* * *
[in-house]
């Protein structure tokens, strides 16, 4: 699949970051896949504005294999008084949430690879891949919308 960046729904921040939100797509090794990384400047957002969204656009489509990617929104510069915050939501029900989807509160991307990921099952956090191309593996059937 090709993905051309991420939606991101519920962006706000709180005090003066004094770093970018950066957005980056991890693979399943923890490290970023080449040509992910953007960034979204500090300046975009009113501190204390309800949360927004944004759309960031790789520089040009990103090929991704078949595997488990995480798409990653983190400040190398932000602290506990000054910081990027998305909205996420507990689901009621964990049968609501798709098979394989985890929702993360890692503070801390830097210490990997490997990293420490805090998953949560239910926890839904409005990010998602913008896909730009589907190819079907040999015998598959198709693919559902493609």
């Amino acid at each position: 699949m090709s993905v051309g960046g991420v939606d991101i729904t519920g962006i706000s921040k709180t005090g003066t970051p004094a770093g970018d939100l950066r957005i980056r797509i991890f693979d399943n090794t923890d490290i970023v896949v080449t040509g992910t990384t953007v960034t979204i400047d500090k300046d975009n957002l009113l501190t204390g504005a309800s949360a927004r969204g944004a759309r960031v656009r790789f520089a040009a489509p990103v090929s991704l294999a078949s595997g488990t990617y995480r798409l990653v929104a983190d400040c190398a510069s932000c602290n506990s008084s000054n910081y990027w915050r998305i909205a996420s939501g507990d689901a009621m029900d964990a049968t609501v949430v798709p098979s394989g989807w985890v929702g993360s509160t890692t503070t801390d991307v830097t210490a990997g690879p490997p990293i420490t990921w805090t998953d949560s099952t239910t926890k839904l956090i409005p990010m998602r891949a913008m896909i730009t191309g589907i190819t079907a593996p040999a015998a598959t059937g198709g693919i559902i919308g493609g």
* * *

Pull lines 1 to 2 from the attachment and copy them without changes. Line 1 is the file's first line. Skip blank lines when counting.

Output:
[in-house]
């Protein structure tokens, strides 16, 4: 699949970051896949504005294999008084949430690879891949919308 960046729904921040939100797509090794990384400047957002969204656009489509990617929104510069915050939501029900989807509160991307990921099952956090191309593996059937 090709993905051309991420939606991101519920962006706000709180005090003066004094770093970018950066957005980056991890693979399943923890490290970023080449040509992910953007960034979204500090300046975009009113501190204390309800949360927004944004759309960031790789520089040009990103090929991704078949595997488990995480798409990653983190400040190398932000602290506990000054910081990027998305909205996420507990689901009621964990049968609501798709098979394989985890929702993360890692503070801390830097210490990997490997990293420490805090998953949560239910926890839904409005990010998602913008896909730009589907190819079907040999015998598959198709693919559902493609």